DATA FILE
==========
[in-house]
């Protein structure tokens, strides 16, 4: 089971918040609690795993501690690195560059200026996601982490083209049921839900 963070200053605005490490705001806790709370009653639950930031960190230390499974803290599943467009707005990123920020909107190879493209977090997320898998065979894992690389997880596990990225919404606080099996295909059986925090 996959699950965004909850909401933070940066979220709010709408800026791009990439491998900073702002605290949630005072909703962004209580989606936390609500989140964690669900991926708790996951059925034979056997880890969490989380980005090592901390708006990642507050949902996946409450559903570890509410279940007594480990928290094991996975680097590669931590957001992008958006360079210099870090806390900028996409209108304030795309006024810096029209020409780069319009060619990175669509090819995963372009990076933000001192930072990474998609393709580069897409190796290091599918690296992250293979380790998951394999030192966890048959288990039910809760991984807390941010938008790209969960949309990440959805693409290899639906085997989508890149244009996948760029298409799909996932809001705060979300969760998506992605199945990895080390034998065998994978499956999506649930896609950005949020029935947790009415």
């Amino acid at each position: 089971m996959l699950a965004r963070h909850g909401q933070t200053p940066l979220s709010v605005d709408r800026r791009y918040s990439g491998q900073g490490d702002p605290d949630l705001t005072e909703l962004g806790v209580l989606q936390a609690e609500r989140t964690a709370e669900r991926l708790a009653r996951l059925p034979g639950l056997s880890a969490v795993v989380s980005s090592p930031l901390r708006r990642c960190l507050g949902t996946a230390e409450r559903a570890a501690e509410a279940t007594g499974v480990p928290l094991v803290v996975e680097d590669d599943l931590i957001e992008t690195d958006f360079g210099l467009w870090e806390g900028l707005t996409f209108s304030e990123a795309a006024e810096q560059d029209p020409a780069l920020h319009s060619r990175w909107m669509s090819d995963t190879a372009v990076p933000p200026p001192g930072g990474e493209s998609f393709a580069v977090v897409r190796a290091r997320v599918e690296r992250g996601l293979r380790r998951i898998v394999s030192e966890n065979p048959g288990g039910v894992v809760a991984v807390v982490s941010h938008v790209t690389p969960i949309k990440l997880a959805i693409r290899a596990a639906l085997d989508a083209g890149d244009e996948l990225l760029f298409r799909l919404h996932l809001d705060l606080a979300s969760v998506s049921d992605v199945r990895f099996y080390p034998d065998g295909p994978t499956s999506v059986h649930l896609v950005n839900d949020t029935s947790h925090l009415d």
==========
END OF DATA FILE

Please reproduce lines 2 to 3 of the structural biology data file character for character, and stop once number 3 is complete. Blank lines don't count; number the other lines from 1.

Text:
């Protein structure tokens, strides 16, 4: 089971918040609690795993501690690195560059200026996601982490083209049921839900 963070200053605005490490705001806790709370009653639950930031960190230390499974803290599943467009707005990123920020909107190879493209977090997320898998065979894992690389997880596990990225919404606080099996295909059986925090 996959699950965004909850909401933070940066979220709010709408800026791009990439491998900073702002605290949630005072909703962004209580989606936390609500989140964690669900991926708790996951059925034979056997880890969490989380980005090592901390708006990642507050949902996946409450559903570890509410279940007594480990928290094991996975680097590669931590957001992008958006360079210099870090806390900028996409209108304030795309006024810096029209020409780069319009060619990175669509090819995963372009990076933000001192930072990474998609393709580069897409190796290091599918690296992250293979380790998951394999030192966890048959288990039910809760991984807390941010938008790209969960949309990440959805693409290899639906085997989508890149244009996948760029298409799909996932809001705060979300969760998506992605199945990895080390034998065998994978499956999506649930896609950005949020029935947790009415």
């Amino acid at each position: 089971m996959l699950a965004r963070h909850g909401q933070t200053p940066l979220s709010v605005d709408r800026r791009y918040s990439g491998q900073g490490d702002p605290d949630l705001t005072e909703l962004g806790v209580l989606q936390a609690e609500r989140t964690a709370e669900r991926l708790a009653r996951l059925p034979g639950l056997s880890a969490v795993v989380s980005s090592p930031l901390r708006r990642c960190l507050g949902t996946a230390e409450r559903a570890a501690e509410a279940t007594g499974v480990p928290l094991v803290v996975e680097d590669d599943l931590i957001e992008t690195d958006f360079g210099l467009w870090e806390g900028l707005t996409f209108s304030e990123a795309a006024e810096q560059d029209p020409a780069l920020h319009s060619r990175w909107m669509s090819d995963t190879a372009v990076p933000p200026p001192g930072g990474e493209s998609f393709a580069v977090v897409r190796a290091r997320v599918e690296r992250g996601l293979r380790r998951i898998v394999s030192e966890n065979p048959g288990g039910v894992v809760a991984v807390v982490s941010h938008v790209t690389p969960i949309k990440l997880a959805i693409r290899a596990a639906l085997d989508a083209g890149d244009e996948l990225l760029f298409r799909l919404h996932l809001d705060l606080a979300s969760v998506s049921d992605v199945r990895f099996y080390p034998d065998g295909p994978t499956s999506v059986h649930l896609v950005n839900d949020t029935s947790h925090l009415d």